Value-based Reimbursement Bringing Down Hospital Admissions

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Karen Utterback By Karen Utterback 
Former Vice President, Product Marketing and Strategy, McKesson (Retired)

The transformation of healthcare ­– including the formation of ACOS, other value-based reimbursement models and use of post-acute care services in community settings – is having a noticeable effect on hospital admissions, a new study reveals.

Published on the Health Affairs blog site, the study by healthcare consultants Kaufman, Hall & Associates Inc. focused on the likely effects of value-based reimbursements between 2010 and 2012 in the seven-county greater Chicago area that represents just under 3% of the U.S. population. Data shows that hospital discharges dropped by 47,000 between the two years. The authors note that inpatient hospital use has been in decline but point out that hospital utilization rates per 1,000 declined in all age groups, including an 8%-9% drop in usage among patients 65 and older.

Examining the data more closely, the authors looked to the Agency for Healthcare Research and Quality’s Prevention Quality Indicators as they relate to hospital ambulatory care sensitive admissions (ACSAs). The agency has identified 16 admissions that are “sensitive” to ambulatory care, including diabetes, hypertension, adult asthma and chronic obstructive pulmonary disease (COPD) – all of which are conditions where home healthcare excels in treating patients in their homes.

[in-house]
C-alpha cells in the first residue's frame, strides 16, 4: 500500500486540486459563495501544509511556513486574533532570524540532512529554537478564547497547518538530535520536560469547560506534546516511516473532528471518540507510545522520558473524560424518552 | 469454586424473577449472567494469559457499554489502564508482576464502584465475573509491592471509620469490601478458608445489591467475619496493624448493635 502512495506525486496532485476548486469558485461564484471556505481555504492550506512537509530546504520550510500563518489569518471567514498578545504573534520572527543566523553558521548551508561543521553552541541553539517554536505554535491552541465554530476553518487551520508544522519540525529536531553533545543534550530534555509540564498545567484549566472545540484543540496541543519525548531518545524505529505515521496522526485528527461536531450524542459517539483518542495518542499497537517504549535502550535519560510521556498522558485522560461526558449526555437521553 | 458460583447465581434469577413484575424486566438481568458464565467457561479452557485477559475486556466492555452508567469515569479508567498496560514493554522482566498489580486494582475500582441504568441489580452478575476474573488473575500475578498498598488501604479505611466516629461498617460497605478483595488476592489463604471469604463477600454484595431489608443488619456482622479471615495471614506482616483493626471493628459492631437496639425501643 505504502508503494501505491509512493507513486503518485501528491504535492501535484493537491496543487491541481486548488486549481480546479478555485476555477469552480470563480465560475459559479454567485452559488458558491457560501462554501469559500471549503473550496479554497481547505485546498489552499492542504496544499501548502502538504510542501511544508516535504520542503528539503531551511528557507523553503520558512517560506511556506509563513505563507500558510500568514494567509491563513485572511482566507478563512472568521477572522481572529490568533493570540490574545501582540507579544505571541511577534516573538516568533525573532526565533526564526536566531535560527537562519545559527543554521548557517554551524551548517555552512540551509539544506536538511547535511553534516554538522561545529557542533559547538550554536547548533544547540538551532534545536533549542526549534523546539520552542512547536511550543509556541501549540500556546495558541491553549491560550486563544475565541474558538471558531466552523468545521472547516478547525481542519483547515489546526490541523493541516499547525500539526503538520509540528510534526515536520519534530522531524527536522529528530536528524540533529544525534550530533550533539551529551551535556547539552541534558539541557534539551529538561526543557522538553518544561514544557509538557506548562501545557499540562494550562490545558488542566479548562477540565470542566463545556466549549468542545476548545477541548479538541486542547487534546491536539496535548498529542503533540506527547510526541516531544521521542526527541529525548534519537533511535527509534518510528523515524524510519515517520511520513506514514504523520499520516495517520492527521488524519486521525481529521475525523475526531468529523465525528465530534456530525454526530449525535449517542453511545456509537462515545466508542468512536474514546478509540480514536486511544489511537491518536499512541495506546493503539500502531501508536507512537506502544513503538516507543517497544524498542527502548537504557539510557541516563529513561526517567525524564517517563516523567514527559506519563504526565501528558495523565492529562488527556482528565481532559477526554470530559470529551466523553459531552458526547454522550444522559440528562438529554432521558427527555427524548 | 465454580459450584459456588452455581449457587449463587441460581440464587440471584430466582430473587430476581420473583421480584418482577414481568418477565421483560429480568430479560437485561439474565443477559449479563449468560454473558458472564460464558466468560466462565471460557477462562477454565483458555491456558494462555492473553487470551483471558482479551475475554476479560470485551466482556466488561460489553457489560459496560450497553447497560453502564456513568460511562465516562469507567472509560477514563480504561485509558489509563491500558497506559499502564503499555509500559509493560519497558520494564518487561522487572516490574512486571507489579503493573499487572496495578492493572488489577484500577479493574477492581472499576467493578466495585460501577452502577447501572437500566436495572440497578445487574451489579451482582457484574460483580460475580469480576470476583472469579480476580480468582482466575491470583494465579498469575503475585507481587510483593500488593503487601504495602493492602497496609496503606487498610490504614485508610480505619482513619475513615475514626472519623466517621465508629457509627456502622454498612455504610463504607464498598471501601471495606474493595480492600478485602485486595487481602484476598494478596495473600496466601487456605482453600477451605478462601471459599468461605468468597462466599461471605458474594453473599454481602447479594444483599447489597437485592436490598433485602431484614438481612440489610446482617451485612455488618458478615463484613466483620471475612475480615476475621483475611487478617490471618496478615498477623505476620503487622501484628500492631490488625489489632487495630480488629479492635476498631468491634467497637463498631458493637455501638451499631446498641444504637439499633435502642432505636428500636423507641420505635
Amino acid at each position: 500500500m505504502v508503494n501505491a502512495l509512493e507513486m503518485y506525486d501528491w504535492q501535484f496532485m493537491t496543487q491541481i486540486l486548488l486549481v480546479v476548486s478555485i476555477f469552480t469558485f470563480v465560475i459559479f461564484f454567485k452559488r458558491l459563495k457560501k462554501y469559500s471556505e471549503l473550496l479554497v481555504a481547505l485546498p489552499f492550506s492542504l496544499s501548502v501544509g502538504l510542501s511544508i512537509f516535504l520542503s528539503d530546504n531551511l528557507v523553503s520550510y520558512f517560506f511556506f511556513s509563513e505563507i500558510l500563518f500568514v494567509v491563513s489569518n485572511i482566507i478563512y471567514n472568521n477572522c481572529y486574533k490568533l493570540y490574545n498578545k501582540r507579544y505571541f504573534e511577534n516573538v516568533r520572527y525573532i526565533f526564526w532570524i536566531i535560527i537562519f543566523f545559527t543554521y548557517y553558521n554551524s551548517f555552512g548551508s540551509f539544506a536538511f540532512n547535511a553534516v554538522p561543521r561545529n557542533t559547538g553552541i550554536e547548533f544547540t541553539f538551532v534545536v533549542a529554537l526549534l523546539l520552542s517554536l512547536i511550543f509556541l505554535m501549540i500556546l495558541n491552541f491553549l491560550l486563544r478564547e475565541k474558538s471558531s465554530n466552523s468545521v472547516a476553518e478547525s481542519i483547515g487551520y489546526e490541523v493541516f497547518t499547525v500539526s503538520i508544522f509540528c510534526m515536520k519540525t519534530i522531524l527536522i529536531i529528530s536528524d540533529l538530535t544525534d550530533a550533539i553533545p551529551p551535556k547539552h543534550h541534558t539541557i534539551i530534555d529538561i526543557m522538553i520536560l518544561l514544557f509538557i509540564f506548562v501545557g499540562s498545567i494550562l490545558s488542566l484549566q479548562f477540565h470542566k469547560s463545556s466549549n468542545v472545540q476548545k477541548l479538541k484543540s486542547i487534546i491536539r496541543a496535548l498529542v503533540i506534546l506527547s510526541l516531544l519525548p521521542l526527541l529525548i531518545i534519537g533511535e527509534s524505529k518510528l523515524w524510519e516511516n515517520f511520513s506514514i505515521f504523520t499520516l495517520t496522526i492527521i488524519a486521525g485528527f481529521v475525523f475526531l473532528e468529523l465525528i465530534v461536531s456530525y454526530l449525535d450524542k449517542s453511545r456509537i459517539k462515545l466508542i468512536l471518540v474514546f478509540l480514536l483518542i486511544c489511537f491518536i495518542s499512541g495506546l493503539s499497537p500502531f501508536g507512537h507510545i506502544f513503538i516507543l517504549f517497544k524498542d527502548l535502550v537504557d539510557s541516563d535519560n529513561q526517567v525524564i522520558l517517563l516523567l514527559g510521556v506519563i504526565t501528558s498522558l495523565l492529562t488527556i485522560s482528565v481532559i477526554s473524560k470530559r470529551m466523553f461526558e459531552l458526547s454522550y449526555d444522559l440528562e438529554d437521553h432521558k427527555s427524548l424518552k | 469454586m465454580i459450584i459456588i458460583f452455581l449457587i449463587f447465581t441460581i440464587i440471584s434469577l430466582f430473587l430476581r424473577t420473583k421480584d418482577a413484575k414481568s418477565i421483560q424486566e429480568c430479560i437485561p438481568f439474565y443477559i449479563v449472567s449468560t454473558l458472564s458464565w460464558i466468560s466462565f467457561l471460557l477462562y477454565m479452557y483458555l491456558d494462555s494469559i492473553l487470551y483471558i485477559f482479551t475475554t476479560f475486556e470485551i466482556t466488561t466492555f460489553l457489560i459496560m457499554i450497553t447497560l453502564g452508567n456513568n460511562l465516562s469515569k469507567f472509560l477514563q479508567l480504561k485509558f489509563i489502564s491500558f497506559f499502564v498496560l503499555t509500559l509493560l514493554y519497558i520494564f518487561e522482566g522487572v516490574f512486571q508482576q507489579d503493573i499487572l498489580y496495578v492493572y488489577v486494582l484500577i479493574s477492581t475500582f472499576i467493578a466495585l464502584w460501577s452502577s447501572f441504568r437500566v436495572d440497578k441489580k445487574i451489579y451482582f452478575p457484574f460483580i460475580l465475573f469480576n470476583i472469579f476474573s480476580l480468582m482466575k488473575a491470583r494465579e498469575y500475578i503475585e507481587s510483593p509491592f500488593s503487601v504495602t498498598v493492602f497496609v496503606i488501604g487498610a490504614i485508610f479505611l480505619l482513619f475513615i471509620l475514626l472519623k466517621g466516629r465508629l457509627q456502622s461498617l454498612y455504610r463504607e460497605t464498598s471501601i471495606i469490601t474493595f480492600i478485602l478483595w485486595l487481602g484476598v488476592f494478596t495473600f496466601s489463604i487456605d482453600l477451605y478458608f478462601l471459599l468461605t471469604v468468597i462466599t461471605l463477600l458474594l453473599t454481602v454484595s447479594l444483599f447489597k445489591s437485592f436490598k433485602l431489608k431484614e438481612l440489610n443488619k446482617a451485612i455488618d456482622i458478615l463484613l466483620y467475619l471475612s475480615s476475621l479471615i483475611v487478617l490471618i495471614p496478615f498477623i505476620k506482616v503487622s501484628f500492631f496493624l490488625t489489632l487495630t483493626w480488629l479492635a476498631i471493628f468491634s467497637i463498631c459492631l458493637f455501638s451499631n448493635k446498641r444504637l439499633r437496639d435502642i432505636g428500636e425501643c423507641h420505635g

“A reduction in ambulatory care sensitive admissions to hospitals would suggest that providers are doing a better job of managing patients’ chronic conditions, keeping patients with ambulatory sensitive conditions out of hospitals by meeting their prevention and care needs in outpatient and home settings,” the authors wrote.

In the home health and hospice industries, you do a terrific job at your core competency – providing quality care in patient homes, and in the case of hospice, providing care to patients and families in a dignified manner at life’s end.

But in order to compete in this new world of value-based reimbursement, waiting for patients to leave acute-care settings and choose your agency for home health no longer will be sufficient. If your agency isn’t working closely with care providers in your community to identify potential partnership opportunities, it certainly should be.

At the same time, you need to maximize agency operations through the effective use of home health documentation and clinical decision support tools that can be leveraged at the bedside.

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